City of Ghosts is a middle grade ghost story that I read in the run-up to Halloween. Cassidy Blake almost died this one time; now she sees ghosts. Her parents are ghost hunters – which doesn’t work as well as you might think. They get an opportunity to go to Edinburgh, and Cassidy gets drawn into a drama in a city FULL of ghosts. Most of which, according to the author who is a sometimes-resident of Edinburgh, are local legends.
It was entertaining, and, since the framing is that Cassidy’s parents got a TV contract to look for ghosts in a number of different cities, this is only book one of many. I’m looking forward to the next one.
Can I interest you in an angry woman? One who wants power and has been kept on the sidelines her whole life? One who gains the ability to turn people into ash, and still can’t get the men in power to take her seriously?
How about a different angry woman – this one is quiet and uses her super-power to look like other people. You don’t really know what she looks like until the end of the book, and it’s not the point anyway. But she is out for herself, and slipping between the cracks to hide after she’s taken what’s hers and that’s another kind of power.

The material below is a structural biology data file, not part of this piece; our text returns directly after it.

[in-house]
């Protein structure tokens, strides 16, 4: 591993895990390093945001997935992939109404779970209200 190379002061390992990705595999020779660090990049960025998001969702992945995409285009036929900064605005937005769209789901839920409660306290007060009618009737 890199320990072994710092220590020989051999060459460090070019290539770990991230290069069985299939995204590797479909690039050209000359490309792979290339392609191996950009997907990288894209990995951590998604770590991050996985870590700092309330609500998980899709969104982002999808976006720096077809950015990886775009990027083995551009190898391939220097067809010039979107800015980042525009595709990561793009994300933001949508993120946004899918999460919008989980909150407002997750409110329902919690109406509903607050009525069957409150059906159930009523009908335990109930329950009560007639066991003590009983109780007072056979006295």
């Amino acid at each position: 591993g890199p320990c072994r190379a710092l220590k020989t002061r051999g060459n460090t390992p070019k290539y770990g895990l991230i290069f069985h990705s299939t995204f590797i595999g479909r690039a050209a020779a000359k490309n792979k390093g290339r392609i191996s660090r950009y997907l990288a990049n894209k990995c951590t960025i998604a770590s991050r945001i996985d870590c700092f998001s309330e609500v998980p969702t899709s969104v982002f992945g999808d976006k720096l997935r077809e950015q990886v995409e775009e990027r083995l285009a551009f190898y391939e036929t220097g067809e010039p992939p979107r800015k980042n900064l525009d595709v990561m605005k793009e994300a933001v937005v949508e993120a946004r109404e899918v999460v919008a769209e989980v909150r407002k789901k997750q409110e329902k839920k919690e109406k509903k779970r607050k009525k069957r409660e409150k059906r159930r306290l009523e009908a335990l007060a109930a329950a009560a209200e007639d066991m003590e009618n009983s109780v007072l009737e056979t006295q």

Or maybe an angry teenager, one who is growing up slower than normal because her power to bring things back from the dead also makes her cold and her body function slower than it should. I don’t think she wants to be normal, per se, but her life is definitely not even close. She might like at least one normal teenage experience in her life.
How about two angry men, one who can control pain and the other who can heal, who are so alike it’s ridiculous, each determined to end the other?
I read Vengeful right after the Dr Christine Blasey Ford hearings. It was perfect for my mood, and it might be VE Schwab’s best book yet. It was definitely better than Vicious, her earlier book in this series, which was nothing to sneeze at.
I totally read Vicious because I liked the Shades of Magic series. I liked Vicious, too – the idea behind the book is that superheroes exist and two college students (one of whom is named Victor Vale – an ideal comic book name) figure out how to turn themselves into superheroes. But something goes wrong and instead of becoming heroes, they become supervillains instead.
And that’s really all you need to know going into it. They’re friends and then they become supervillains and it’s a good story. It’s not intellectual, but it is fun and it invites you to think about the nature of good and evil, but only if you really want to.